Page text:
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Is the 6,000 mark the next stop for the Dow?

We came precariously close this past week of edging down below the 7,000 mark in the Dow. In fact, a mere 64 points separated us from 6,999 in the Dow at the market close Friday.

The government’s announcement that it was taking an even bigger stake in Citigroup (C), General Motors’ (GM) $30.9 billion loss for the year and continued bad news about manufacturing and consumer spending have all served to keep any attempts at gains in full check.

Data on deck for this week may make that plunge into 6,000 territory a certainty.

Economists surveyed by MarketWatch believe that Labor Department data to be reported this Friday is going to show more than 30,000 jobs lost in February than January.

Those economists expect payrolls have fallen by 630,000 in February and the national unemployment rate will increase from 7.6 to 7.9 percent, according to MarketWatch.

“With total revenue declining at its worst pace since the late 1950s, many businesses and governments are in survival mode and have no choice but to cut jobs,” Wachovia economists said in the article.

Meanwhile, the market will be watching the outcome of the government’s “stress test” being conducted on the nation’s banks.

Basically, the test involves seeing how the nation’s biggest banks would hold up under the theoretical scenarios of unemployment climbing to 10percent and home values falling another 25 percent (that may not be so far-fetched).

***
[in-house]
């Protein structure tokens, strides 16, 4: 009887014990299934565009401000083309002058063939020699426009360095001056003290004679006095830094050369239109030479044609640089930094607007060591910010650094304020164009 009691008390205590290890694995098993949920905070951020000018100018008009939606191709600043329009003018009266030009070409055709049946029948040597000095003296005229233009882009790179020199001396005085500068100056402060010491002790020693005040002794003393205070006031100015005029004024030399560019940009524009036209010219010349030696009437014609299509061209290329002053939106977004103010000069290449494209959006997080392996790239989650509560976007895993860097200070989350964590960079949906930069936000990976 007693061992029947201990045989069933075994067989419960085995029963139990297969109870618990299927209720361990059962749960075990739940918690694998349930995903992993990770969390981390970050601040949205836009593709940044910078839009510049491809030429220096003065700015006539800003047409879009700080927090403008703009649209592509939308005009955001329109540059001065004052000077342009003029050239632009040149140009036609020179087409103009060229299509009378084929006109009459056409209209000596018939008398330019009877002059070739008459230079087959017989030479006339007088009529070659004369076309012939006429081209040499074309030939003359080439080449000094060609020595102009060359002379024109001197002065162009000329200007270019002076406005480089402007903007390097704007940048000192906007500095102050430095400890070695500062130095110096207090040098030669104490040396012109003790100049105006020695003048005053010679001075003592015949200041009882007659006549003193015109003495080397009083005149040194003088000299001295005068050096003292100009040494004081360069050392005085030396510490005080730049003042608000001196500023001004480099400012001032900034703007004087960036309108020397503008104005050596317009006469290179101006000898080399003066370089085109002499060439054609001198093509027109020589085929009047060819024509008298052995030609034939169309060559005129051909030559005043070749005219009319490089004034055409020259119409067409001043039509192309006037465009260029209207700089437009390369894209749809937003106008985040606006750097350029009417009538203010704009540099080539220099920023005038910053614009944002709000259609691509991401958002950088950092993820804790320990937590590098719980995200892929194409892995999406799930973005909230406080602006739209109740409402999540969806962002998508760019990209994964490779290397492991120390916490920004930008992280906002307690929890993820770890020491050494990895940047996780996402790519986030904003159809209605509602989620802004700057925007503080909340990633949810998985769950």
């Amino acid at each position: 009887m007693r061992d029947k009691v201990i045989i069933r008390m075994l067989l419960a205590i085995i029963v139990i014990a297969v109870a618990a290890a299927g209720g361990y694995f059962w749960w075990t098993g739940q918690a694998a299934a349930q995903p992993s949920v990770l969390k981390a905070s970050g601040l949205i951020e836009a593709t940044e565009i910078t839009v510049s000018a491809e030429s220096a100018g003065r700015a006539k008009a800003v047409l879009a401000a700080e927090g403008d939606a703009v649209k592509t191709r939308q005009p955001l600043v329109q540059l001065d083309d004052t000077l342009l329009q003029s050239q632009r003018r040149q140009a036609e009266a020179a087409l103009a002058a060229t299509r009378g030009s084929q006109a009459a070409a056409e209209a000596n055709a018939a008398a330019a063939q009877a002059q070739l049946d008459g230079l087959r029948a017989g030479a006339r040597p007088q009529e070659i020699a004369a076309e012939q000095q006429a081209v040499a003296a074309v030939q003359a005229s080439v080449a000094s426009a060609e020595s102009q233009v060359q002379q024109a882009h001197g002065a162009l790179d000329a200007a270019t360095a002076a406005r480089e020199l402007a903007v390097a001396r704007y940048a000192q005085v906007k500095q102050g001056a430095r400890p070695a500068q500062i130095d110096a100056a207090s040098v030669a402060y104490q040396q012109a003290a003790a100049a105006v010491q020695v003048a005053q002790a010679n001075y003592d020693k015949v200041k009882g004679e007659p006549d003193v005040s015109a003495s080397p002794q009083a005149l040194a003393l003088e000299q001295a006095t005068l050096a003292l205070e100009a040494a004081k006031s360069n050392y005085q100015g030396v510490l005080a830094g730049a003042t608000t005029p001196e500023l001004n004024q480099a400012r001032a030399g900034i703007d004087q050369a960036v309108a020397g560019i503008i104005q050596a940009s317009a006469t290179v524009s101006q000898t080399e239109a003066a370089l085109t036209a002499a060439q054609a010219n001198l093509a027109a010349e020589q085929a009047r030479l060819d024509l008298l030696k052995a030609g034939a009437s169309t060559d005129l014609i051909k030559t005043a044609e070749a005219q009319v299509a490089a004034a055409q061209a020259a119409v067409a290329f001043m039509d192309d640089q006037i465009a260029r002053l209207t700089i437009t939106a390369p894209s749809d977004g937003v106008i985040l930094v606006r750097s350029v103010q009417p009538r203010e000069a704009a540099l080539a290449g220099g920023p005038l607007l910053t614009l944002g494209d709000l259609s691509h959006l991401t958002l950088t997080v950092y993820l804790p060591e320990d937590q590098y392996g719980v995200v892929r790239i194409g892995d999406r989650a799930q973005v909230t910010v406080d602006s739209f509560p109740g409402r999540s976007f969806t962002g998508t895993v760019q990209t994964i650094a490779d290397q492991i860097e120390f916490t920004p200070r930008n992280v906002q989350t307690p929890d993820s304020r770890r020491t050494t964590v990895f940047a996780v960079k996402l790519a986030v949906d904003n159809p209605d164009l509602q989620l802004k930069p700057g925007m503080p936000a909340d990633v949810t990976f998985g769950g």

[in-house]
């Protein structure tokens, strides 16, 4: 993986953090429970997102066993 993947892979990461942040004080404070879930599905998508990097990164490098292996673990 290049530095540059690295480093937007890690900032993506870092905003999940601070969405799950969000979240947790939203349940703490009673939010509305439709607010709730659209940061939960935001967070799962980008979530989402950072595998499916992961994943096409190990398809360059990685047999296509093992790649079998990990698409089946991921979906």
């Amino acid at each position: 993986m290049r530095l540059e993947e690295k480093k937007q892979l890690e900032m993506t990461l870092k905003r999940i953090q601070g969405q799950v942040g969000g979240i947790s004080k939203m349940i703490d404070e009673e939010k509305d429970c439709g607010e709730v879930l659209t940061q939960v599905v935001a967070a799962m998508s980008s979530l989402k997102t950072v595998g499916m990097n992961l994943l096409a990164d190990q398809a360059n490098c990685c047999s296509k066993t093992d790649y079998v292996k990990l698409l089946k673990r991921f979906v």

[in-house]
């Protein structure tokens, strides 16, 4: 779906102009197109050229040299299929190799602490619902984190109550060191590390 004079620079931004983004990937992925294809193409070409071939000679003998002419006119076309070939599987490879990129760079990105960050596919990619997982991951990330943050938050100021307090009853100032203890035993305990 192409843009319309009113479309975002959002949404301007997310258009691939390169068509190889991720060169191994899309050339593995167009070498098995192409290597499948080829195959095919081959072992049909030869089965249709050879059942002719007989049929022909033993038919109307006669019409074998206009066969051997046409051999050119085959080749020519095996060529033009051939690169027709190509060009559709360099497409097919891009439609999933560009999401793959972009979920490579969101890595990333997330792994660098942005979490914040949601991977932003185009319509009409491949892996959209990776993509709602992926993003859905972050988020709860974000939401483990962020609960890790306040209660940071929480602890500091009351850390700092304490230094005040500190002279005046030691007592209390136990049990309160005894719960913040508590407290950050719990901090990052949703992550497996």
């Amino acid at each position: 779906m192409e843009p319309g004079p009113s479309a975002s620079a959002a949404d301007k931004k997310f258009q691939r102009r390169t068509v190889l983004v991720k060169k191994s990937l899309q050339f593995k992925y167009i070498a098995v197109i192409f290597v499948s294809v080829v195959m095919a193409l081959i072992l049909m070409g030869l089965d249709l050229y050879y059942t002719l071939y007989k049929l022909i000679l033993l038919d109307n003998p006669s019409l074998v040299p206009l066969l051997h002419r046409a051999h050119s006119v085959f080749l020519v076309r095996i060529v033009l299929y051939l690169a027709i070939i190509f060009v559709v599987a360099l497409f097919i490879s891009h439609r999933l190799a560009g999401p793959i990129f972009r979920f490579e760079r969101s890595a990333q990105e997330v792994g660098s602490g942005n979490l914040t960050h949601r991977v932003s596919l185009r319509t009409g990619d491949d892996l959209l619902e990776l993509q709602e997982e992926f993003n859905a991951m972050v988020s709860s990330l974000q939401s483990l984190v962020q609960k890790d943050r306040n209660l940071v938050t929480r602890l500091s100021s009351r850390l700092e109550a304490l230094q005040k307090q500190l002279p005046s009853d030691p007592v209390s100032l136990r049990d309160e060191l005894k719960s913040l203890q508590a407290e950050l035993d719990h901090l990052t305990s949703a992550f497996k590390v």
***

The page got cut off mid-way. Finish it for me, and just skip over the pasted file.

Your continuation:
The government sees this as a way to accurately gauge whether or not nationalizing of certain banks is needed.

Banks that failed the test would have up to six months to address any capitalization or other problems.

But critics are already knocking the test, questioning its ability to actually predict how certain banks will fare if conditions continue to deteriorate.

And investors don’t want to see nationalization, for fear that the government’s ownership of a certain institution will turn into a protracted affair that would dilute shareholder equity.

It should be interesting to watch all of this unfold, but you may want to turn off the financial news on TV this week. It’s probably going to be a bumpy ride.

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